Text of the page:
I have always been an early bloomer, something that was inevitable and happened to my parents too. In primary school, I was head and shoulders above the boys – which was slightly embarrassing for someone who also had braces and acne by the age of ten. When I was in year five, I had my first period, and by the summer before high school, it became a regular part of my life each month.
By that point, I was regularly competing for my local swimming club, and was training several times a week and so my mum suggested using a tampon so that my period wouldn’t affect my ability to swim each month. However, what neither of us could have anticipated was the hours of tears as I tried to get it in, but even with her help, it wouldn’t budge. My mum told me that I needed to relax, put my foot on the toilet seat, use a mirror; all the classic methods that seemed to work for other girls. “I’ve been using tampons for years!” She’d tell me. “They’re much more sanitary than pads!” But these words didn’t change a thing.
Years went by, and not one tampon entered my body. It was embarrassing. Friends who had started their periods much later than me got them in easily, and my sister, who is two years younger, managed to get one in with no tears, no fuss, and even on her first try. I remember thinking that I could surely do it now! But still, nothing. I began to miss weeks of swim training every month. On holiday, I would avoid the pool like the plague. My life would have been so much easier, I thought, if I could just use one.
When I was eighteen, I got my first boyfriend, who I am still with today. I had kissed a few boys before, but never anything else. I felt safe with him and knew I could trust him in terms of sex and that he would be respectful of my lack of sexual experience. Around two months into our relationship, we decided it was the right time for us to have sex for the fist time, when I stayed over at his house. I didn’t think that I had any issues until we started trying. We must have tried every position, every method to get me ‘going’, but no matter what we tried, he still could not get it in.
I cried at times because I was in that much pain and bleeding randomly, even though nothing had happened. When I came into school on the Monday morning, my best friends – with the best intentions – asked me excitedly whether we had done ‘it’. Every time I said no. I stopped telling them that I was staying at his to avoid the awkward question – not having sex was nothing to be embarrassed about, but I was ready and wanted to lose my virginity. My body just wasn’t letting me.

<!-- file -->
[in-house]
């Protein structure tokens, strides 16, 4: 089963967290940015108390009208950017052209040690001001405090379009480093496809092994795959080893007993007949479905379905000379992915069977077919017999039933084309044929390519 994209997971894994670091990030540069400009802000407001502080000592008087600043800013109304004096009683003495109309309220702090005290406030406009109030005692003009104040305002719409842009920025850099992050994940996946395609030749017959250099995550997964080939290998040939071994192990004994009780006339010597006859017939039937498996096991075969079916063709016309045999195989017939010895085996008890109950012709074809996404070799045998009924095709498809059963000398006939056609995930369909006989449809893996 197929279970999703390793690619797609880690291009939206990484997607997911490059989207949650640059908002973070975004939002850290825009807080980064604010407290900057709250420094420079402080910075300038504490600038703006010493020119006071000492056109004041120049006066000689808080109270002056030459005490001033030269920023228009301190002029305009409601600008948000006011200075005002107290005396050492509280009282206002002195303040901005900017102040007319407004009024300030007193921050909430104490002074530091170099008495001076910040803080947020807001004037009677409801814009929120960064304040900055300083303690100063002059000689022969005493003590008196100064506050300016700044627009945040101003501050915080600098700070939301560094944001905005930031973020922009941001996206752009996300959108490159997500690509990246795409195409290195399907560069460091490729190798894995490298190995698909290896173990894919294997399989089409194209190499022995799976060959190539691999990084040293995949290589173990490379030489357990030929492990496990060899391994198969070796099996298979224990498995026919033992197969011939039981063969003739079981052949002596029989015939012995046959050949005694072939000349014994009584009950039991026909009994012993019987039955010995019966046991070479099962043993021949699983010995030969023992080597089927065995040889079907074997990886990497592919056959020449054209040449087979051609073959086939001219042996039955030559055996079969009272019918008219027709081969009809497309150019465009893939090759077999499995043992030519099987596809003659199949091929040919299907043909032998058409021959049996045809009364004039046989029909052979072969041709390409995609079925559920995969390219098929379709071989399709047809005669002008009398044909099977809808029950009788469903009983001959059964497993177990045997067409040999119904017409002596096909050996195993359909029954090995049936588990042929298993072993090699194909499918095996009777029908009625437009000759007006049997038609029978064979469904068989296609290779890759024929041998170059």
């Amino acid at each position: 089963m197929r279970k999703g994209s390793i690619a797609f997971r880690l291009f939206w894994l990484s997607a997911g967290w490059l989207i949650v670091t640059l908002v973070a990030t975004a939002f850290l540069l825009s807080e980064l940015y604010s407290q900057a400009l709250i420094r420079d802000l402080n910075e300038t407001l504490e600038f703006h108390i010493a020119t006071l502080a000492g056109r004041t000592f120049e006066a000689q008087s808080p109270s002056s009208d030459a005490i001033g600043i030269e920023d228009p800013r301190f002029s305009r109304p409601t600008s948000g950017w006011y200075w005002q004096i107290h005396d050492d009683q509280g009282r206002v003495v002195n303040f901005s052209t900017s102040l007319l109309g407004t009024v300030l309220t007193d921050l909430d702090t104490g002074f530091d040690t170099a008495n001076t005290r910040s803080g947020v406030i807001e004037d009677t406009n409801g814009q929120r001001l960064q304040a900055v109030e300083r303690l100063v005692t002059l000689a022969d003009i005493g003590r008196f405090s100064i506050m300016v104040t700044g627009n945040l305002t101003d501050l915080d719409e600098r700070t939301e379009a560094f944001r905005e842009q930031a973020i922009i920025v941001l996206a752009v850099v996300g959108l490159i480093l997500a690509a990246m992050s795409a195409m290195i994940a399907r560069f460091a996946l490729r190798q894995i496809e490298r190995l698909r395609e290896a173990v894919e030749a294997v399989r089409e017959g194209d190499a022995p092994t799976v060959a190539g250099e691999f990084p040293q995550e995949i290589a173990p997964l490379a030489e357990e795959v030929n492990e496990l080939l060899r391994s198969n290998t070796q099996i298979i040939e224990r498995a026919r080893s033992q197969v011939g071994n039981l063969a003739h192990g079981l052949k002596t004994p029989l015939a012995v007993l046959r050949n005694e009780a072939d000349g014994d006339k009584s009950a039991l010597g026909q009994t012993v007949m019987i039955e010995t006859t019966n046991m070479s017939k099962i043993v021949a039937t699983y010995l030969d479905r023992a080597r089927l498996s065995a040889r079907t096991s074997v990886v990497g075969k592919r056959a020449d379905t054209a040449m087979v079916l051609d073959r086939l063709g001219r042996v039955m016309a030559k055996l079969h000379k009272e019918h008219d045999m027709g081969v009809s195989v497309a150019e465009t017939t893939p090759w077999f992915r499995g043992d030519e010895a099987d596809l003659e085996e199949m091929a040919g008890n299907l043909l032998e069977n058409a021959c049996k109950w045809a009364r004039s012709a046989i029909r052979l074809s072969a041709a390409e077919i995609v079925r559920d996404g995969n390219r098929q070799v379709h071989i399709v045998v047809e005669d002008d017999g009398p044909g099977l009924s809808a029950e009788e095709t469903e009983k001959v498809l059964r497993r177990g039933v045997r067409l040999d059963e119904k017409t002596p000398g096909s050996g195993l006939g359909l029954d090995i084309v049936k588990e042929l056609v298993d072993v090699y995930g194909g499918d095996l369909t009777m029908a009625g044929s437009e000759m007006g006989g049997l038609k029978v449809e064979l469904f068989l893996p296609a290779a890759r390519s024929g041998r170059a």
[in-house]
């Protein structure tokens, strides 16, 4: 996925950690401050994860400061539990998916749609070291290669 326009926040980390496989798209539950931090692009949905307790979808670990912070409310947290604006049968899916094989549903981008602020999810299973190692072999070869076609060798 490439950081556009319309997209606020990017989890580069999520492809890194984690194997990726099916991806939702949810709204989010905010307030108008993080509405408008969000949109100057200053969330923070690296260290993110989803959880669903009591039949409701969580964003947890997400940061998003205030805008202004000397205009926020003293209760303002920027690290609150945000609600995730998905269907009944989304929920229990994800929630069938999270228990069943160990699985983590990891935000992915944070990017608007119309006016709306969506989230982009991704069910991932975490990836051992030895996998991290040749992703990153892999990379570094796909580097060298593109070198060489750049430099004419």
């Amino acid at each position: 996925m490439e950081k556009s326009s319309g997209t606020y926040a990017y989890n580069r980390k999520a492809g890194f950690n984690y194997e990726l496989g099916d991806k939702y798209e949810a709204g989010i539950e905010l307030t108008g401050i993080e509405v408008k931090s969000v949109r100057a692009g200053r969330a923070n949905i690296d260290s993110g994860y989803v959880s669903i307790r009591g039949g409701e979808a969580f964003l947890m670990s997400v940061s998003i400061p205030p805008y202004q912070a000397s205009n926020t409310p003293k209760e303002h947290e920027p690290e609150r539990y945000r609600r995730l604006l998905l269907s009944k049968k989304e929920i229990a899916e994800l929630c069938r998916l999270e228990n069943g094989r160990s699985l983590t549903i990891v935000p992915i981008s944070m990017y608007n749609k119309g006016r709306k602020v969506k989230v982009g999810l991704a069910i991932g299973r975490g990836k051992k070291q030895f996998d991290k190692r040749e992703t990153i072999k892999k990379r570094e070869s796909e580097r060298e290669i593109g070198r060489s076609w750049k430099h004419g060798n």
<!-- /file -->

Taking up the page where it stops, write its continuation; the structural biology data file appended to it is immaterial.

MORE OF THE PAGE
Why couldn’t I do it? My boyfriend had slept with other girls before, so it was definitely a me problem. What if I could never have sex? The shame that I felt, and the worry, was overwhelming at times. I worried about what my boyfriend would think of me, and whether I would be perceived as a prude. Of course, not having sex does not make you a prude at all, but teenage ‘banter’ especially at high school can feel pressurising, especially with the culture we have today. It is a choice, and a lack of, or an abundance, of sex is nothing to be embarrassed about. It was just difficult for me mentally to process the fact that I wanted something and no matter how hard I tried it was just not working for me. I dreaded sex, not because of what I thought people would think of me, but because I knew it would end disappointingly for me and my boyfriend, despite all the hormones flying around. He was still so patient with me though, and I still say that I am glad it was him than anyone else.
At this point I made no connection with the fact that I couldn’t wear tampons, until one day I decided, in an effort to break my own hymen, to put one in. I would like to clarify that me and my boyfriend had been trying for about four months now to have sex, and my frustration had reached breaking point. What I thought was a good idea at the time, in hindsight was not.So, I stood there, tampon in one hand, lube in the other, armed and ready to assess the situation. The night before, I had a look ‘down there’ myself, and realised that something looked a bit strange. My mum told me I was being silly, and I really did just need to relax. “You’ll be able to have sex soon, is what she always reassured me”. As I put the tampon in, with ease, I may add, I felt a weight lift off my shoulders. I’d really broken my hymen. Great! I can get to business now. Then, I looked down…